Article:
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Farmers’ Market Comes to the Castro
Wednesday Evening Event to Commence April 29
on Noe Street North of Market

JD Petras proudly displays a poster for the Castro Farmers’ Market set to begin at the end of April on Noe Street immediately adjacent to Café Flore which he owns. Petras was one of the key players involved in creating one of these popular markets in the neighborhood.

By Jaime San Felippo

The Castro and Upper Market Street area will be the newest San Francisco neighborhood to host a weekly farmers’ market. It will take place on Noe Street between 16th and Beaver streets on Wednesday evenings between 4 and 8 p.m., beginning April 29 and running through October.

The central location will provide space for local grower-producers to offer farm fresh produce and other food products. The plan to bring a farmers’ market to the Castro has been in the works for about a year and is a project taken up by the Merchants of Upper Market and Castro (MUMC) board and spearheaded by Café Flore owner, JD Petras. Petras and MUMC have been working with the Pacific Coast Farmers’ Market Association (PCFMA), a non-profit based out of Concord that organizes neighborhood farmers’ markets through out the Bay Area.

According to Steve Adams, President of MUMC, the idea to hold the farmers’ market on Wednesday evenings was intended to target the residents returning home from a hard day at work. Adams also hopes the market will increase business in the area.

“We wanted to bring people into the neighborhood during the week,” said Adams. “We’re hoping to attract people from other neighborhoods and show them what the Castro has to offer.”
Adams also noted that the Wednesday market would complement Noe Valley’s weekly Saturday morning farmers’ market.

With the 35th anniversary of the opening of Café Flore approaching, Petras decided to get involved with the farmers’ market, a logical choice for him since he is very concerned about the quality of food he uses in his restaurant and attracting patrons to the area.

“The project’s goal is to bring awareness to this part of the Castro and to bring people in on a regular basis,” said Petras.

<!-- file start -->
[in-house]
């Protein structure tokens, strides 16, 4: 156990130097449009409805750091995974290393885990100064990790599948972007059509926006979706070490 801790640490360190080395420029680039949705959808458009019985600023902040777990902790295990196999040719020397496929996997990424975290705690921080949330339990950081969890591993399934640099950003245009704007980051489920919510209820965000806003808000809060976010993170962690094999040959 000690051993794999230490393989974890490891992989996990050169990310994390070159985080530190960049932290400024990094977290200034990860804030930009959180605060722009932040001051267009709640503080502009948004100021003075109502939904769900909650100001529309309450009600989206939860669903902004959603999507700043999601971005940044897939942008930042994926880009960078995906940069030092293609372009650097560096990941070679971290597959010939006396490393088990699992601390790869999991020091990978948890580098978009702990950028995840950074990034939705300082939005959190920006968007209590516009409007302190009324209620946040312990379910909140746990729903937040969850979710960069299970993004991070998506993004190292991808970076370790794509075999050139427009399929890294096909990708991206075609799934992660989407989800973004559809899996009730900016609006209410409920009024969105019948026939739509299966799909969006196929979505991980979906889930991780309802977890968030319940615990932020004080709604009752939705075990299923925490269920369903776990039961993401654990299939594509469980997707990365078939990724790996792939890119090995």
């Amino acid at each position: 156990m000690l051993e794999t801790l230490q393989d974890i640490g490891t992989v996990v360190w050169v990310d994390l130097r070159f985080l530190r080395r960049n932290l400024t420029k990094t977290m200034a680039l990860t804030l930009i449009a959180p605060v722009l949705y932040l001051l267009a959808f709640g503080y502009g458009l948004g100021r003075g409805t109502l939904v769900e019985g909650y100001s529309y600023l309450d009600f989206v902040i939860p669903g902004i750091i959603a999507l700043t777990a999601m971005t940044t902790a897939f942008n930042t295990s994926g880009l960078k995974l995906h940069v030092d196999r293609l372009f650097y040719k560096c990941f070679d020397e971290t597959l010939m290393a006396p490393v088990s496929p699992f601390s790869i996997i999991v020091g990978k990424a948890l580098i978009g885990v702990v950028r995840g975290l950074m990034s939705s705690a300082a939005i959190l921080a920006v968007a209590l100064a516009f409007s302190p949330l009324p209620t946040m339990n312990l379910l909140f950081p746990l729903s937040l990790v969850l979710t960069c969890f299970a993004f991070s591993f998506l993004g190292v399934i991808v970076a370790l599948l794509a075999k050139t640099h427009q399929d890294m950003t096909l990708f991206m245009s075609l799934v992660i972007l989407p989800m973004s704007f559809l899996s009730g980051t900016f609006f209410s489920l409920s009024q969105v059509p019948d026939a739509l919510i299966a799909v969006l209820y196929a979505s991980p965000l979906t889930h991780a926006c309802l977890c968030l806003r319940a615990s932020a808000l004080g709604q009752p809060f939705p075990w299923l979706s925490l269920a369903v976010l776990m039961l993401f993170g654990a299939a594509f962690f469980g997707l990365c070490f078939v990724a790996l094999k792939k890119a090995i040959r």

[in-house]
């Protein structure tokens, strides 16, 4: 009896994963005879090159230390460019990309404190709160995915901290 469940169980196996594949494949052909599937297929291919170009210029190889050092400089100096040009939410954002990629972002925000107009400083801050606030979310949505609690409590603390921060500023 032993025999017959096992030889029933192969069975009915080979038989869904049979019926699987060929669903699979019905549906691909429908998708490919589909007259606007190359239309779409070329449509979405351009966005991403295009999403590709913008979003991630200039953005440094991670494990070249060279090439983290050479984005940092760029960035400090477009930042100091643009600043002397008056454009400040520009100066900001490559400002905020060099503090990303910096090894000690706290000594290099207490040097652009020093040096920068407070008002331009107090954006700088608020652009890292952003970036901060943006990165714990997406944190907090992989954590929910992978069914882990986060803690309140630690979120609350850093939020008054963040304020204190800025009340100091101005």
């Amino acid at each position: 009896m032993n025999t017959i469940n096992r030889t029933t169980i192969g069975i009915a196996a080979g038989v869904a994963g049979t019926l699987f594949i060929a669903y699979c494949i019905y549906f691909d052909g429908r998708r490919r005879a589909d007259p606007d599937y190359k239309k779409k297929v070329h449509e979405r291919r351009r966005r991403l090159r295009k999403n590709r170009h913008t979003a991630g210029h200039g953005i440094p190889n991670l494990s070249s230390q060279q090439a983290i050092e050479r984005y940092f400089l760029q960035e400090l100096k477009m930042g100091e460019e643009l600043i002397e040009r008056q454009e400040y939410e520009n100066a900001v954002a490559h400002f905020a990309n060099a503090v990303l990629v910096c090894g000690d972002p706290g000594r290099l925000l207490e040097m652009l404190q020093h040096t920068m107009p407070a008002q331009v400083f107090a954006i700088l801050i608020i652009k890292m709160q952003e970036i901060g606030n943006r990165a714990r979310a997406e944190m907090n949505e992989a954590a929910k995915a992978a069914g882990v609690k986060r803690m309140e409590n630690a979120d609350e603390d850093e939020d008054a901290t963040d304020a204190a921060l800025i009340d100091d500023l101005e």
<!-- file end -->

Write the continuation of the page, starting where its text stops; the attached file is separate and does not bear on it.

Elizabeth Howe is a regional manager with PCFMA and oversees all technical aspects of the San Francisco farmers’ markets. While attaining permits and community feedback regarding the Castro market, Howe said she did not run into any opposition, only excitement from residents.
“Everyone’s been really great,” said Howe.

Howe said the market will feature organic fruits, vegetables, nuts and honey among other items. In addition to providing fresh and healthy fair for local residents, her experience has been that farmers’ markets bring neighborhoods together.

“The markets really increase the community feel,” said Howe. “They provide a time and place for people to really get together and talk about health while creating a community atmosphere in which local merchants and organizations can get more exposure and really get involved in the neighborhood and community. The Castro is already a great place for this to happen.”

Rebecca Dunlap has managed Urban Bread on 18th Street since December and is excited for the farmers’ market to start. Urban Bread will be featured in the farmers’ market, having been highly recommended by the MUMC board. PCFMA chooses market participants based on certain requirements making sure the products offered are organic and locally made.

Like Adams, Dunlap hopes the new farmers market will give Urban Bread exposure and expand its client base. She said the market will be good for business in the Castro as well as bringing everyone together for a healthy and social event.

“I think it will be great,” said Dunlap, “But it’s a shame it hasn’t happened sooner. There needs to be a place where local residents can get fresh, locally grown, organic produce on a regular basis. This farmers’ market will definitely fix that.”